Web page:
Past event

12 June 2024

Asilo Ciani


The historic Asilo Ciani in Lugano, which dates back to the end of the 19th century and has a 280-square metre patio topped by a pyramidal skylight that allows the space to be flooded with natural light, will be hosting the restitution of a residential workshop conducted by Marc Brew, a Scottish choreographer of Australian origin, one of the pioneers in the field of so-called Mixed Abilities.
Brew’s atelier emphasises accessibility as an aesthetic as well as an architectural principle: an opportunity to reflect on the cardinal principles guiding inclusive architecture across bodies, including interdisciplinary cooperation, safety and the removal of both physical and social barriers.
An internationally renowned disabled choreographer, Brew enjoys bringing people together to create a safe, brave space where people can “take risks”, let go, and be curious. The participants are invited to discover the beauty of difference through movement led exploration, improvisation and creative tasks.




Marc Brew

professional dancers from the workshop

The many faces of Marc Brew
by Katja Vaghi 

The Lugano Dance Project 2024 offers the opportunity for professional dancers with and without disabilities to work with internationally acclaimed disabled dancer and choreographer Marc Brew. I asked Marc Brew to talk about his experiences as a choreographer, dancer, teacher and as himself.

Marc Brew the choreographer

Warm up question: When you choreograph, does the movement come first or the story line?
It depends on the piece, but the majority of my work is abstract. There may be a theme or a concept that I am exploring and then I develop task-based movements and movement material from my body. For example, in the last few years I have been interested in renewable energy, particularly wind turbines. In Scotland, where I live, there is a whole lot of them. So I made a film called Renewable about wind turbines. Last year I also made a piece for the Hessisches Staatsballett which looked at solar, wind and water energy. For that work I looked at the movement of the waves, how the moon affects them, and we started to create movement material based on flow and waves. For my very first children’s production, The Race, the story came first as we worked on combining three of Aesop’s fables. I have a big dream, a wish, but I will tell you about it later. 

You have an expanded experience of movement possibilities that includes embodied memories of your past as a non-disabled dancer and your current abilities, including the use of the wheelchair. How do you help dancers to move beyond the idea of the ideal body, often present in many dance techniques, and explore new movement possibilities?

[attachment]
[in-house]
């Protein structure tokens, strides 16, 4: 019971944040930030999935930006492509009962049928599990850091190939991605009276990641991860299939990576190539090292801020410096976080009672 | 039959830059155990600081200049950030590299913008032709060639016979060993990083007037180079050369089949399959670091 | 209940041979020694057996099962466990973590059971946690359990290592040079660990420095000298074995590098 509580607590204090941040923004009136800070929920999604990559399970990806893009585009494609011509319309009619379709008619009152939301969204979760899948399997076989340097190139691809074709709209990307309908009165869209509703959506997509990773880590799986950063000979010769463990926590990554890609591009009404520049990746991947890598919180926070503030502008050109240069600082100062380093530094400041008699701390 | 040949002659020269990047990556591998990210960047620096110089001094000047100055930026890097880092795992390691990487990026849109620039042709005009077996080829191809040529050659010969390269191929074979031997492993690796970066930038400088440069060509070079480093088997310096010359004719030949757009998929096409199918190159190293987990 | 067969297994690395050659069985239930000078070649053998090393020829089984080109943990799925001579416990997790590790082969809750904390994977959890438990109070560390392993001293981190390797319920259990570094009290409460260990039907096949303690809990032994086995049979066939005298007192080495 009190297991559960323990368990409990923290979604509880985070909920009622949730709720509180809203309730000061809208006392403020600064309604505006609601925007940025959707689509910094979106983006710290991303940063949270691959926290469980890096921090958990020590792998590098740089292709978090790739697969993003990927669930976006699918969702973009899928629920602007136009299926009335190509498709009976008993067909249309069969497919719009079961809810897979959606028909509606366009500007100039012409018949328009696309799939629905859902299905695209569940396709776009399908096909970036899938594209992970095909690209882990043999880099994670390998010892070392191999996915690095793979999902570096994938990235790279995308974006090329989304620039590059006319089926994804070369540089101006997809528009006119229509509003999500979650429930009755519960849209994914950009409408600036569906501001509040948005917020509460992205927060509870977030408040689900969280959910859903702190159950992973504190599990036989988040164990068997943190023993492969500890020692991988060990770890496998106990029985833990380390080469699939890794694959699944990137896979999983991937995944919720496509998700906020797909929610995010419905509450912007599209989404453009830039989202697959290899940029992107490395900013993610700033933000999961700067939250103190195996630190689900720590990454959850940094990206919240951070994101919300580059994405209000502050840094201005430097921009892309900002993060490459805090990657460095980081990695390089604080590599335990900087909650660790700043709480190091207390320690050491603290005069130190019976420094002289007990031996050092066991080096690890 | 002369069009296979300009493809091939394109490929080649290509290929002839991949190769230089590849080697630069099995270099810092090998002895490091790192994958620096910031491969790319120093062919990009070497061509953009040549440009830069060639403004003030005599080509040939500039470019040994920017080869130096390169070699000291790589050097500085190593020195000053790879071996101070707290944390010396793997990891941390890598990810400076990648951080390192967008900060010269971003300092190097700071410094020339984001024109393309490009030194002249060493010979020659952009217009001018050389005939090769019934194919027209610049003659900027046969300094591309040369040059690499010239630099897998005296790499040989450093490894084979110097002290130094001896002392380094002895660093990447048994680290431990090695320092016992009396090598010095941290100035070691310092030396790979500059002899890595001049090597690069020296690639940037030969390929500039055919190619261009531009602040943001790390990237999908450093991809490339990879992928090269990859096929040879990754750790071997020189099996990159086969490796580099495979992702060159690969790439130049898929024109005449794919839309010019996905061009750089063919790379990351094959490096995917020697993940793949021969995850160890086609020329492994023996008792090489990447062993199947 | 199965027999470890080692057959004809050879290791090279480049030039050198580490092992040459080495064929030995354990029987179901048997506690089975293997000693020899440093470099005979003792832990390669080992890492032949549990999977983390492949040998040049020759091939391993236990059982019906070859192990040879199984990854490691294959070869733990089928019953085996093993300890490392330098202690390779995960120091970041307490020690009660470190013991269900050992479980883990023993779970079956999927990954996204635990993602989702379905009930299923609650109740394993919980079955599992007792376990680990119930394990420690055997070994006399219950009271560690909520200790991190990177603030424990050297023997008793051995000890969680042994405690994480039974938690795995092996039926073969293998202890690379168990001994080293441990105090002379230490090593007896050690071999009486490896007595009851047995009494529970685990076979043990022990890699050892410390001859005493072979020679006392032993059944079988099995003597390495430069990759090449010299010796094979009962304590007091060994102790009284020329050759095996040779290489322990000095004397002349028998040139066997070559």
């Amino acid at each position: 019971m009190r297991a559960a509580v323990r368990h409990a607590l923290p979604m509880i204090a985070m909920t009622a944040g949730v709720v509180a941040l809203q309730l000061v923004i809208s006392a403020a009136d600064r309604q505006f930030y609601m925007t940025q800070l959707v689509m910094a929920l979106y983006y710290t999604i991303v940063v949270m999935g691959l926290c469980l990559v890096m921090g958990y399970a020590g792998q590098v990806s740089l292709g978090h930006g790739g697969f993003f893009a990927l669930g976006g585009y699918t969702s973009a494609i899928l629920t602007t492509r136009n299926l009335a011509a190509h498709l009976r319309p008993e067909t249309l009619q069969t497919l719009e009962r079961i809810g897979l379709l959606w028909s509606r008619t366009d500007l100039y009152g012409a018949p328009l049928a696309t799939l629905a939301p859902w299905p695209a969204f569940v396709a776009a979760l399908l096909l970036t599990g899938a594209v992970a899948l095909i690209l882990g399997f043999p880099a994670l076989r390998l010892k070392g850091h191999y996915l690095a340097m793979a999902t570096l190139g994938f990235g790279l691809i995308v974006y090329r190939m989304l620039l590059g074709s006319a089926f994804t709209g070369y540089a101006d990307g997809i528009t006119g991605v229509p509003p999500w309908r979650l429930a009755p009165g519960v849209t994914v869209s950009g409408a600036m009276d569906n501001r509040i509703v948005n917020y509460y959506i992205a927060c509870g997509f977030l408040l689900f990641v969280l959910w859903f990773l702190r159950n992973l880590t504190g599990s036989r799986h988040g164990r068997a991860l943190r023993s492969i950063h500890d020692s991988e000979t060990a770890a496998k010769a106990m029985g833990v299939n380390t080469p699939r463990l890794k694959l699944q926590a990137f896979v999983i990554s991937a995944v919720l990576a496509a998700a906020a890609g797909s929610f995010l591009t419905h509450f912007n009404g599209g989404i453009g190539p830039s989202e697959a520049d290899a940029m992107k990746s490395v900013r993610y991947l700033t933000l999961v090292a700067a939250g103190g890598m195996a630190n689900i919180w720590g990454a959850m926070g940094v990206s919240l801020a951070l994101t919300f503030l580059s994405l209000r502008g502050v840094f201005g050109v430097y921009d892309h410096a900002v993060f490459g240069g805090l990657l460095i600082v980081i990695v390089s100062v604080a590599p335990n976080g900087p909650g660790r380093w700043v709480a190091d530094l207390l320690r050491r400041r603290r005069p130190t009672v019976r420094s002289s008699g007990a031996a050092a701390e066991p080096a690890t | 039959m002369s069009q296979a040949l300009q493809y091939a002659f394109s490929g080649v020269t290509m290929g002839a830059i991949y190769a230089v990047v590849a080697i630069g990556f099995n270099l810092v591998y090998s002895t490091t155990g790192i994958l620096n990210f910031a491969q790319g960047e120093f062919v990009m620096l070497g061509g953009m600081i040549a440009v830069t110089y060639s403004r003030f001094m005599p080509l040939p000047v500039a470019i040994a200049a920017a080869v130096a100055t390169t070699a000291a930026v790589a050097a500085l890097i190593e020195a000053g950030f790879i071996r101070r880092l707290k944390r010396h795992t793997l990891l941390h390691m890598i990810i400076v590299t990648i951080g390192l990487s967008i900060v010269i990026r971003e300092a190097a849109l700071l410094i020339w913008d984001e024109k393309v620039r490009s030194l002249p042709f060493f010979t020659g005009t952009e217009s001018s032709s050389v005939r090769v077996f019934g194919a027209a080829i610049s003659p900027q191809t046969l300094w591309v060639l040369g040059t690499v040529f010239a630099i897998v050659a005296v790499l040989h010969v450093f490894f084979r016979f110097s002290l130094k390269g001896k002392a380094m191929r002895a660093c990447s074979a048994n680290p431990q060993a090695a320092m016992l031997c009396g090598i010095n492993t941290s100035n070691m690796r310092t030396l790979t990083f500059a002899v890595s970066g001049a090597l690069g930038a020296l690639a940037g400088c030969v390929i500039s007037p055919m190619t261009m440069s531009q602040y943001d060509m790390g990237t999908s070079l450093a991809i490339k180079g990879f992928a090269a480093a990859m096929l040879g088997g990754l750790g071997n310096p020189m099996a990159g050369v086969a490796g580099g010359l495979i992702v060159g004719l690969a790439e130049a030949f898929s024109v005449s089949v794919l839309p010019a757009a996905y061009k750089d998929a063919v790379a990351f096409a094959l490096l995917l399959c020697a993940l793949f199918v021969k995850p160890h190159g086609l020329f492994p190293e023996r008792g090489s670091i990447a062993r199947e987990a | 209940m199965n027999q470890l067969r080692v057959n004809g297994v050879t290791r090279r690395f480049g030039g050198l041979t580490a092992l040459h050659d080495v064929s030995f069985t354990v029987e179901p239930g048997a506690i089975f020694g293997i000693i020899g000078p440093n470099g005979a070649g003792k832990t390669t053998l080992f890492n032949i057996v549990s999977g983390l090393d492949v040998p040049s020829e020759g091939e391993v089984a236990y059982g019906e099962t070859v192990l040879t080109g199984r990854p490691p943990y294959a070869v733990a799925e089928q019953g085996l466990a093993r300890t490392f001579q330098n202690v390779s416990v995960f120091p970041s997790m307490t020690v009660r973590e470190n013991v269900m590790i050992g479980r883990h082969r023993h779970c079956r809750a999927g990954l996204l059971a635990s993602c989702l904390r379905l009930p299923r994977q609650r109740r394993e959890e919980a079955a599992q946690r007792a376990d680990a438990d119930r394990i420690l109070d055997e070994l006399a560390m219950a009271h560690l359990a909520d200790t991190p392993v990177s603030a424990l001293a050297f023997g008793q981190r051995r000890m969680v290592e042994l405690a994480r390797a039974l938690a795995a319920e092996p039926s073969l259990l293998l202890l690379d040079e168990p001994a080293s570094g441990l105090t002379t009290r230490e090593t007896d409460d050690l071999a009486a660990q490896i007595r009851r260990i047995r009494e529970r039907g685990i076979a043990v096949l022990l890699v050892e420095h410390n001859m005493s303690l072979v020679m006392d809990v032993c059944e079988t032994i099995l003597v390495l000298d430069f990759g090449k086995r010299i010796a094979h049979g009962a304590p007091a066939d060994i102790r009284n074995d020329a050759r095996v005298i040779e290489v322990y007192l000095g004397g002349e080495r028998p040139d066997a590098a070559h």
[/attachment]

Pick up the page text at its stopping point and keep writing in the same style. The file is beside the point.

I have the embodiment of a classical and contemporary dancer. As my body changed, my center of gravity shifted and I had to retrain, not as a dancer — the dance was still in me — but in what I could do with my body and my chair. So I moved to New York City and worked with Infinity Dance Theater. In the beginning, I looked at how I could transpose classical ballet into my body, how I could translate the functionality of the exercises. I really had to think outside the box. How can I do the movement of a plié, the knee-bend, in ballet? I can use my arms and my torso to create a bend. And also how to use the chair to move through space. Dance was no longer about high extensions or turning out, but about being able to express myself through movement.
When I work with non-disabled dancers, I use multiple ways of giving information, universal design: I can demonstrate, use task-based work, or imagery. My disability has reinforced me to invest in my choreographic practice. Restrictions have become a strong theme in my work: how we can create new and interesting possibilities through restrictions. When dancers are confused, I say “let’s try it and see where it takes us, let’s find solutions” that we would not have discovered otherwise. The amount of time people have said to me “no, you cannot do that” I would not be where I am if I had listened to them.

The choice of venue is very important for the performers and the audience you are expecting. What do you consider to be the most important aspects of an accessible and inclusive space? Have you ever been asked for advice on how to make the space more universally accessible?
I have not been asked to be a consultant, but I am often asked for feedback. I hope that by venues having me and my company and the work that we do, they will want to make a change. Hopefully, by having us on their premises, they will learn to be more inclusive. Everyone’s understanding of accessibility is very different and often it is still a non-disabled person who looks at accessibility. I have an access rider that I give to venues. It is similar to a tech rider that you give the venue for your technical requirements but it contains your accessibility needs in the case of physical disabilities, neuro-divergence or learning difficulties. It gives the venue or the presenter or the people booking the knowledge to bring the person into the space.
Often venues have worked with patrons on audience’s accessibility, but not backstage. I have to work with them to find solutions. I have a responsibility for the next generation, so that venues move from temporary solutions to proper investment in backstage accessibility.

Marc Brew the performer

Warm up question: Do you prefer to work site-specific or in a theatre?
I love both. I have done a lot of outdoor work, site-specific work, promenade performance, working in different spaces, also in the theatre, and I love the variety and the difference of what they offer. With site-specific I love that it brings a different audience, people who come across you by chance. I love engaging with people up close. I use props and staging for the possibilities they bring. I enjoy solving problems and exploring an object to its full potential. One of my works, a piece called Nocturne, is made on two large beds on wheels and that are wheeled outdoors. They can come together to form one large bed. One reason I created on beds was that I felt safer and more protected on the bed than on the ground. Once, when I was in Rio de Janeiro working on another piece, I went down to the beach and had the idea to make a piece called (i)land on 6 tons of sand, with objects under the sand that looked like a shipwreck and a rope ladder you could climb up. It was about growing up on an isolated Island and then trying to find ways to escape. I enjoyed it, but physically it was really hard on my body. I did not realize how much intrinsic muscles you use to stabilize your body on sand. I will not be doing another piece on sand any time soon. I like to intrigue people by offering them weird situations they can come across, like beds outdoors or sand.